RCAF Wants Fortification of Thai Border

RCAF officials have suggested a more heavily-fortified border may be the only way to deter incursions onto Cambodian soil by Thai authorities.

Following a meeting Monday of Defense Ministry officials, RCAF Deputy Commander of Infantry Mean Sarin—who pre­sided over the meeting—said anti-aircraft weapons and land mines should be sent to help secure the border.

“This is a strategy of armed force to protect our land and sovereignty as other countries have done,” Mean Sarin said earlier this week. “We need to prevent Thai soldiers from encroaching on our land. [Deploying weap­ons] would help remind the Thais not to do anything beyond their land.”

Army officers, particularly with RCAF Division 2 in Preah Vihear province, maintain the Thais are repeatedly crossing the border into Cambodia—a claim that has been denied by Thai diplomats.

The latest incident occurred last month. RCAF officials claim­ed initially as many as 300 Thai soldiers penetrated about 0.5 km into Cambodia in the Choam Te area of Preah Vihear pro­v­ince. The Thais denied the allegations, and a Division 2 finance officer said Sunday that a cow and buffalo deal soured, kicking off the debacle.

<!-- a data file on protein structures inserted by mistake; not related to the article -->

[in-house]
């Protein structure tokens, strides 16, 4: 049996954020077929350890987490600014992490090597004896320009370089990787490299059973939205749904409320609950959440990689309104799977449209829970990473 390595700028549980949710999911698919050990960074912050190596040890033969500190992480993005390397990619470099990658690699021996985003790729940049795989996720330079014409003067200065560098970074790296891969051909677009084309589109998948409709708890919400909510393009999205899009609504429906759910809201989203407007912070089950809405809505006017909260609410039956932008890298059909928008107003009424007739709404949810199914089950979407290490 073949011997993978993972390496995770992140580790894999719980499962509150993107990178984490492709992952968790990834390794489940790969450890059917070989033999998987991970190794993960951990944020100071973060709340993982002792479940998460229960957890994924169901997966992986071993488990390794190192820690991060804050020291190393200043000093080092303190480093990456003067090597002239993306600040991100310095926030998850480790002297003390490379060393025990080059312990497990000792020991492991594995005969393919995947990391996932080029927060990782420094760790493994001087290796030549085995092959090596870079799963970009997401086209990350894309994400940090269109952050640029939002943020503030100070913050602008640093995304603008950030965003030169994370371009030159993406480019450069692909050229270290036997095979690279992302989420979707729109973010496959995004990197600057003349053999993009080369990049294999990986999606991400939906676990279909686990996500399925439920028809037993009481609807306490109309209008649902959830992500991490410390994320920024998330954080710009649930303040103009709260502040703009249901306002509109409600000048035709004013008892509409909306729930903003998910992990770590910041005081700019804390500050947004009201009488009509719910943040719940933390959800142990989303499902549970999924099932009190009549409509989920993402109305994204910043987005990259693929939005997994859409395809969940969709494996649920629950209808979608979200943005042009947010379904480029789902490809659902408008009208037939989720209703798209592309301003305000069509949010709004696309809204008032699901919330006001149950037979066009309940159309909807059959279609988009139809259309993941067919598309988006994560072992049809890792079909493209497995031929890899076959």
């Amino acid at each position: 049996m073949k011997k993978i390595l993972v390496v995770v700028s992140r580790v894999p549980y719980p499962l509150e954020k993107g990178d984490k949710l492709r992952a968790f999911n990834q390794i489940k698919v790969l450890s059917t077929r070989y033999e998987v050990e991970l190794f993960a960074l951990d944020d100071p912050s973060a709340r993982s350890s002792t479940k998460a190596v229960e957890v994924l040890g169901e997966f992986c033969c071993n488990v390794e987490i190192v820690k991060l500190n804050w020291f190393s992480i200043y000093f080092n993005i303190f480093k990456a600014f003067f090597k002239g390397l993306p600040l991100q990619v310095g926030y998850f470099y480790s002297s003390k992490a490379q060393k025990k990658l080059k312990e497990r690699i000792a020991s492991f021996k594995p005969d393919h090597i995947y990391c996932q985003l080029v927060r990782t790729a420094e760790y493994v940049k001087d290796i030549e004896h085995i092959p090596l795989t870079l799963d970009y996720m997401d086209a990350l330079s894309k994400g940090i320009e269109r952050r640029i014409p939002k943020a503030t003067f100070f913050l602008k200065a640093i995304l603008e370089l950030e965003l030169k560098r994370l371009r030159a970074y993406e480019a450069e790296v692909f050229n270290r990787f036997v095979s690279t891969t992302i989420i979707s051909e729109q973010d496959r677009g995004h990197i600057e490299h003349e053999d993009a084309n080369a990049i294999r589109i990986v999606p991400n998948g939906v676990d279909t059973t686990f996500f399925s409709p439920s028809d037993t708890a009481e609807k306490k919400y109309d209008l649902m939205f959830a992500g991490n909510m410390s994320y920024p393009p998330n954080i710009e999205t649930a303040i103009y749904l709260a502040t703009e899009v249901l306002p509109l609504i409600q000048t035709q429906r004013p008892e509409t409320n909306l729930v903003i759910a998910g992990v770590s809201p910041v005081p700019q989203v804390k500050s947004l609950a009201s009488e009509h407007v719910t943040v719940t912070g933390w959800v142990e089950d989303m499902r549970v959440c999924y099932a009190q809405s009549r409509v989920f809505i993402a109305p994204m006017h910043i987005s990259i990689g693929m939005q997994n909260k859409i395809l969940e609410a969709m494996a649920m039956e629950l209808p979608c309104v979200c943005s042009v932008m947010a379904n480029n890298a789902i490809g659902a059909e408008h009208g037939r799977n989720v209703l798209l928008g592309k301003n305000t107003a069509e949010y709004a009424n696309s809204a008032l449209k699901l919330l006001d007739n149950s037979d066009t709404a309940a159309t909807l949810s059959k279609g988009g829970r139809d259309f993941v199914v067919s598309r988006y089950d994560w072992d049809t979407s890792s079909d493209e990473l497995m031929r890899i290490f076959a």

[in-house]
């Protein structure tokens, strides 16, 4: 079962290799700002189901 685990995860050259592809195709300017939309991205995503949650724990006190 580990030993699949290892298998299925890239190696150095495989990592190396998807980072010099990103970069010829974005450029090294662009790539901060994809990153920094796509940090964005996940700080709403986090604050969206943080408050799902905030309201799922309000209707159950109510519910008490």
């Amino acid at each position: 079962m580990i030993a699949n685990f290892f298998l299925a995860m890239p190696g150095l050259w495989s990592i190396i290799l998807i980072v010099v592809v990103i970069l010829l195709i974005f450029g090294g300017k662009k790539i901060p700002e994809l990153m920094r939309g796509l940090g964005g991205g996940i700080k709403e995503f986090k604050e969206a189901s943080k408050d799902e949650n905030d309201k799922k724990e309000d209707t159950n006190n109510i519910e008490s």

Though tense for about a week—with Thai and Cam­bod­ian soldiers allegedly facing each other from only 50 meters apart in some places—the situation has eased. Civilian captives taken by both sides were also released.

While RCAF officials are pro­posing a deployment of force on the Thai border, Var Kim Hong, the head of Cam­bodia’s border commission, said the problem is an ill-defined demarcation, not military aggression.

Var Kim Hong also blamed years of civil war for Cambodia’s problems with its neighbors. Resistance fighters historically sought refuge in Thailand, further blurring the border and opening the door for easy Thai occupation of some areas.

“If Cambodian leaders did not ask neighboring countries to be their refuge for their fighting, the Thais would have no chance to stand on our soil,” Var Kim Hong charged, apparently referring to resistance commanders over the past 20 years representing Fun­cinpec, the Khmer People’s Nat­ional Liberation Front and the Khmer Rouge.

A delegation is expected to visit disputed border areas soon, according to Var Kim Hong, before border discussions with the Thais can begin. He warned against Cambodian officials seeking a hasty solution to questions of land ownership, saying much of the disputed land is former Khmer Rouge territory where the border has been ill-defined for 20 years.

 

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